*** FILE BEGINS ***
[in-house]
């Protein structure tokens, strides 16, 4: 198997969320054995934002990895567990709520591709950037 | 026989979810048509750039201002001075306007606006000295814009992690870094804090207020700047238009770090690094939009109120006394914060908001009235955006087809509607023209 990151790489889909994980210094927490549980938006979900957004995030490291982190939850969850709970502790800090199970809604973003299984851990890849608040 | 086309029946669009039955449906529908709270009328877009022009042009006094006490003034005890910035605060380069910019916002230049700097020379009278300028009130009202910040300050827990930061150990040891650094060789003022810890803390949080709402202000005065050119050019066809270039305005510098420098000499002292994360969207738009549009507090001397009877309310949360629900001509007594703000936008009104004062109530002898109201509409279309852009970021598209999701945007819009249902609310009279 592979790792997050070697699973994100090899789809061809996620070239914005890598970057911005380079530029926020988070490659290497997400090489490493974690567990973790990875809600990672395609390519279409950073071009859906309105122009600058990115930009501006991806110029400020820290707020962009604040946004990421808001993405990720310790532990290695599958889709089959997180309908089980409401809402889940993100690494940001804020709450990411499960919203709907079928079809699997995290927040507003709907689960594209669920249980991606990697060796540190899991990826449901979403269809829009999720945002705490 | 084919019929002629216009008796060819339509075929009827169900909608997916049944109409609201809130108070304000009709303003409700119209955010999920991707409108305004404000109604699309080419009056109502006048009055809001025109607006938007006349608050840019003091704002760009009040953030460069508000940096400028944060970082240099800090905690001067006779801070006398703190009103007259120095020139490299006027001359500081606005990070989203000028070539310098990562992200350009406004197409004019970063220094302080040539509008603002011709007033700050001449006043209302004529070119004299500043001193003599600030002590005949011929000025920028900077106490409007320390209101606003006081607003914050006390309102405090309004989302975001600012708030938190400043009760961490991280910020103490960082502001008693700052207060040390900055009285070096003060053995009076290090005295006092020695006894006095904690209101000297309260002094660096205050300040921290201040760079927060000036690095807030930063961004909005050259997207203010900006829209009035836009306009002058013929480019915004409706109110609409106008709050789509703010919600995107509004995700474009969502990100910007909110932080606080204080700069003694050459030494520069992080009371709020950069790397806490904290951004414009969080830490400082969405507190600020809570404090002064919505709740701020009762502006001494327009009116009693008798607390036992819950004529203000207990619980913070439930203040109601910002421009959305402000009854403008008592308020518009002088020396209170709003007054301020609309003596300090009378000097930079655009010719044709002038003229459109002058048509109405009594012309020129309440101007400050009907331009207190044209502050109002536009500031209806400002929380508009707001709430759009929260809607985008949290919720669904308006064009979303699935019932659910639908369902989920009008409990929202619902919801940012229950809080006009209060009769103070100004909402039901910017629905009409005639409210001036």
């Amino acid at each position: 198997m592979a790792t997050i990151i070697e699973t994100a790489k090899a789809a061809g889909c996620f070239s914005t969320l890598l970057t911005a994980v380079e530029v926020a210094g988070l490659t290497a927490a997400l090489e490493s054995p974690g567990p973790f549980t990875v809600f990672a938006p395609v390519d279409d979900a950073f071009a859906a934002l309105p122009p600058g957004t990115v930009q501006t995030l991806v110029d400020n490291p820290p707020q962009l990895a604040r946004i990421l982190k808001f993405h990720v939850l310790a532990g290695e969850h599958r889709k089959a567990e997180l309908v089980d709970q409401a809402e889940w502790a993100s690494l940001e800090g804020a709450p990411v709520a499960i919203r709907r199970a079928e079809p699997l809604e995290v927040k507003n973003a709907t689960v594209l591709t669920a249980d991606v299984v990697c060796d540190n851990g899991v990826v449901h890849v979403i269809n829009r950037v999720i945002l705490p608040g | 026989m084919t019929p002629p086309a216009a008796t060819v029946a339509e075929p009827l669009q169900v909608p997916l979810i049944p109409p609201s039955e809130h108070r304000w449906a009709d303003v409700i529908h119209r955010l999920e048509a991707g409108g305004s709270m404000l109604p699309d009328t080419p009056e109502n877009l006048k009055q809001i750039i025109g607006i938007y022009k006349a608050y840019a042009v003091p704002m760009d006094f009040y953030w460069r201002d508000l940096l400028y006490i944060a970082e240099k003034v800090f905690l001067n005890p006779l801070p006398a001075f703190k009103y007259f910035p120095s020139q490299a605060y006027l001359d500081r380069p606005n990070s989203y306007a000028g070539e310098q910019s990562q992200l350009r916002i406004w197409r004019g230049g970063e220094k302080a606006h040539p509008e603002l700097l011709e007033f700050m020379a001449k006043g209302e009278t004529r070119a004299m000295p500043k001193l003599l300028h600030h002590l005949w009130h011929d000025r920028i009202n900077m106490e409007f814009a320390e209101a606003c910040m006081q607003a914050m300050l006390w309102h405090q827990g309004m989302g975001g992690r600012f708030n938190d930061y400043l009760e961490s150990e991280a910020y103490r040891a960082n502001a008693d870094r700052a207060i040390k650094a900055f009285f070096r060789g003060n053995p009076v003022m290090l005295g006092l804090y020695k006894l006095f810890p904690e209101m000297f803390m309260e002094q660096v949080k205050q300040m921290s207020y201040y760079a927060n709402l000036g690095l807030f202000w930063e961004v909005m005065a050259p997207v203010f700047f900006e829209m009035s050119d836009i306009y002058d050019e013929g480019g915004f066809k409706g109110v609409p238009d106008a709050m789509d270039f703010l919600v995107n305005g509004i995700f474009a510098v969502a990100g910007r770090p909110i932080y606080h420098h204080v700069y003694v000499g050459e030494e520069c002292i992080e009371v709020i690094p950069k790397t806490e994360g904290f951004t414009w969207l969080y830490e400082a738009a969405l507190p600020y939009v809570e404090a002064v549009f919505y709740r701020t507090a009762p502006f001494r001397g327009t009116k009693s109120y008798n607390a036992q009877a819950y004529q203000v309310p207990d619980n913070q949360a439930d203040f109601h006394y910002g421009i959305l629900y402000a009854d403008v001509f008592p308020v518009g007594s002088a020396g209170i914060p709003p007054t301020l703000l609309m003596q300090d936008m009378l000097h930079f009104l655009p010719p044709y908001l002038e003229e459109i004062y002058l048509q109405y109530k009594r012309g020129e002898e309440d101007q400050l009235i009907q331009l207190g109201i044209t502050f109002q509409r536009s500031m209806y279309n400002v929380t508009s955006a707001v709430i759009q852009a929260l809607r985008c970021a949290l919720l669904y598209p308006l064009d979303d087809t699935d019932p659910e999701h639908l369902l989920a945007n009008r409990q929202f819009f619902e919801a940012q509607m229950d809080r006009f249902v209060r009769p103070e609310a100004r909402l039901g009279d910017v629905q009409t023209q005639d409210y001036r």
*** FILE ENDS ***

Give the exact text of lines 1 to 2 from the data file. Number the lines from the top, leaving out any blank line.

[in-house]
């Protein structure tokens, strides 16, 4: 198997969320054995934002990895567990709520591709950037 | 026989979810048509750039201002001075306007606006000295814009992690870094804090207020700047238009770090690094939009109120006394914060908001009235955006087809509607023209 990151790489889909994980210094927490549980938006979900957004995030490291982190939850969850709970502790800090199970809604973003299984851990890849608040 | 086309029946669009039955449906529908709270009328877009022009042009006094006490003034005890910035605060380069910019916002230049700097020379009278300028009130009202910040300050827990930061150990040891650094060789003022810890803390949080709402202000005065050119050019066809270039305005510098420098000499002292994360969207738009549009507090001397009877309310949360629900001509007594703000936008009104004062109530002898109201509409279309852009970021598209999701945007819009249902609310009279 592979790792997050070697699973994100090899789809061809996620070239914005890598970057911005380079530029926020988070490659290497997400090489490493974690567990973790990875809600990672395609390519279409950073071009859906309105122009600058990115930009501006991806110029400020820290707020962009604040946004990421808001993405990720310790532990290695599958889709089959997180309908089980409401809402889940993100690494940001804020709450990411499960919203709907079928079809699997995290927040507003709907689960594209669920249980991606990697060796540190899991990826449901979403269809829009999720945002705490 | 084919019929002629216009008796060819339509075929009827169900909608997916049944109409609201809130108070304000009709303003409700119209955010999920991707409108305004404000109604699309080419009056109502006048009055809001025109607006938007006349608050840019003091704002760009009040953030460069508000940096400028944060970082240099800090905690001067006779801070006398703190009103007259120095020139490299006027001359500081606005990070989203000028070539310098990562992200350009406004197409004019970063220094302080040539509008603002011709007033700050001449006043209302004529070119004299500043001193003599600030002590005949011929000025920028900077106490409007320390209101606003006081607003914050006390309102405090309004989302975001600012708030938190400043009760961490991280910020103490960082502001008693700052207060040390900055009285070096003060053995009076290090005295006092020695006894006095904690209101000297309260002094660096205050300040921290201040760079927060000036690095807030930063961004909005050259997207203010900006829209009035836009306009002058013929480019915004409706109110609409106008709050789509703010919600995107509004995700474009969502990100910007909110932080606080204080700069003694050459030494520069992080009371709020950069790397806490904290951004414009969080830490400082969405507190600020809570404090002064919505709740701020009762502006001494327009009116009693008798607390036992819950004529203000207990619980913070439930203040109601910002421009959305402000009854403008008592308020518009002088020396209170709003007054301020609309003596300090009378000097930079655009010719044709002038003229459109002058048509109405009594012309020129309440101007400050009907331009207190044209502050109002536009500031209806400002929380508009707001709430759009929260809607985008949290919720669904308006064009979303699935019932659910639908369902989920009008409990929202619902919801940012229950809080006009209060009769103070100004909402039901910017629905009409005639409210001036």